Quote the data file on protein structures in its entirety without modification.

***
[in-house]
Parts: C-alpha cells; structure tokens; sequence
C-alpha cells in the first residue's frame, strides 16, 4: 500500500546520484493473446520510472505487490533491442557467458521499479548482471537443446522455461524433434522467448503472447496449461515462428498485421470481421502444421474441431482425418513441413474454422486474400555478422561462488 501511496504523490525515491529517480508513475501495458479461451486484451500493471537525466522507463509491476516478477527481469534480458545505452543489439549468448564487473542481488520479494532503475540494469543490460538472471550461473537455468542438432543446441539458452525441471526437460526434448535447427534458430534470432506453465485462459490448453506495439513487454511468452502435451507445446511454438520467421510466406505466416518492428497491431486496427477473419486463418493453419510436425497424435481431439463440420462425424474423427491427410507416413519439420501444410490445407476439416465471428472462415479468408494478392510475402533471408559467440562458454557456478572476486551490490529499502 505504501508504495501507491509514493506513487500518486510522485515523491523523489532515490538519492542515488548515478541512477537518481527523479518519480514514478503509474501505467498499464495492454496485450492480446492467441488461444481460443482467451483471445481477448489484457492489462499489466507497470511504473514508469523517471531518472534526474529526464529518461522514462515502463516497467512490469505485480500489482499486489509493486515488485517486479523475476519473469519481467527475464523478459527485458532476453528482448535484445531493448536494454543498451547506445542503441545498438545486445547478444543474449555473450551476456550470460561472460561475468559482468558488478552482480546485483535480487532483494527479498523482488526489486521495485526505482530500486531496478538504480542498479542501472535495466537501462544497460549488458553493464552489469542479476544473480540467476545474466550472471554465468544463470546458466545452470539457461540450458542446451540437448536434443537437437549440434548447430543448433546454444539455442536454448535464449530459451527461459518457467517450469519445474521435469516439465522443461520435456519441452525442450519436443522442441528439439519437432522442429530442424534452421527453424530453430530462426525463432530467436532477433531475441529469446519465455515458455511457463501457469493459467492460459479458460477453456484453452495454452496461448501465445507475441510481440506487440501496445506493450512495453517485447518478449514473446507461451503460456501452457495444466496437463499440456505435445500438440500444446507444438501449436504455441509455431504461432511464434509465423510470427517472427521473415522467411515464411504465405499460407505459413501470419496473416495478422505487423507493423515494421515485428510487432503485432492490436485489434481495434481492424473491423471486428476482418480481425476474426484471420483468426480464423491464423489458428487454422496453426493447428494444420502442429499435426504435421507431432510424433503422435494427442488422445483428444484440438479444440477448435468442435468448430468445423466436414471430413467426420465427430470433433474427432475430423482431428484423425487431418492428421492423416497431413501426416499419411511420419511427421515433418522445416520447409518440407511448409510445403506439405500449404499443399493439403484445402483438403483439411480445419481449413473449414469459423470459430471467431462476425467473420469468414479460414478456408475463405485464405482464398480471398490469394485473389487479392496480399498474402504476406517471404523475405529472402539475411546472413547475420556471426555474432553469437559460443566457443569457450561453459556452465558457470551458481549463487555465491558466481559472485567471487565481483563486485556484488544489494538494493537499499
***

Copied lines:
[in-house]
Parts: C-alpha cells; structure tokens; sequence
C-alpha cells in the first residue's frame, strides 16, 4: 500500500546520484493473446520510472505487490533491442557467458521499479548482471537443446522455461524433434522467448503472447496449461515462428498485421470481421502444421474441431482425418513441413474454422486474400555478422561462488 501511496504523490525515491529517480508513475501495458479461451486484451500493471537525466522507463509491476516478477527481469534480458545505452543489439549468448564487473542481488520479494532503475540494469543490460538472471550461473537455468542438432543446441539458452525441471526437460526434448535447427534458430534470432506453465485462459490448453506495439513487454511468452502435451507445446511454438520467421510466406505466416518492428497491431486496427477473419486463418493453419510436425497424435481431439463440420462425424474423427491427410507416413519439420501444410490445407476439416465471428472462415479468408494478392510475402533471408559467440562458454557456478572476486551490490529499502 505504501508504495501507491509514493506513487500518486510522485515523491523523489532515490538519492542515488548515478541512477537518481527523479518519480514514478503509474501505467498499464495492454496485450492480446492467441488461444481460443482467451483471445481477448489484457492489462499489466507497470511504473514508469523517471531518472534526474529526464529518461522514462515502463516497467512490469505485480500489482499486489509493486515488485517486479523475476519473469519481467527475464523478459527485458532476453528482448535484445531493448536494454543498451547506445542503441545498438545486445547478444543474449555473450551476456550470460561472460561475468559482468558488478552482480546485483535480487532483494527479498523482488526489486521495485526505482530500486531496478538504480542498479542501472535495466537501462544497460549488458553493464552489469542479476544473480540467476545474466550472471554465468544463470546458466545452470539457461540450458542446451540437448536434443537437437549440434548447430543448433546454444539455442536454448535464449530459451527461459518457467517450469519445474521435469516439465522443461520435456519441452525442450519436443522442441528439439519437432522442429530442424534452421527453424530453430530462426525463432530467436532477433531475441529469446519465455515458455511457463501457469493459467492460459479458460477453456484453452495454452496461448501465445507475441510481440506487440501496445506493450512495453517485447518478449514473446507461451503460456501452457495444466496437463499440456505435445500438440500444446507444438501449436504455441509455431504461432511464434509465423510470427517472427521473415522467411515464411504465405499460407505459413501470419496473416495478422505487423507493423515494421515485428510487432503485432492490436485489434481495434481492424473491423471486428476482418480481425476474426484471420483468426480464423491464423489458428487454422496453426493447428494444420502442429499435426504435421507431432510424433503422435494427442488422445483428444484440438479444440477448435468442435468448430468445423466436414471430413467426420465427430470433433474427432475430423482431428484423425487431418492428421492423416497431413501426416499419411511420419511427421515433418522445416520447409518440407511448409510445403506439405500449404499443399493439403484445402483438403483439411480445419481449413473449414469459423470459430471467431462476425467473420469468414479460414478456408475463405485464405482464398480471398490469394485473389487479392496480399498474402504476406517471404523475405529472402539475411546472413547475420556471426555474432553469437559460443566457443569457450561453459556452465558457470551458481549463487555465491558466481559472485567471487565481483563486485556484488544489494538494493537499499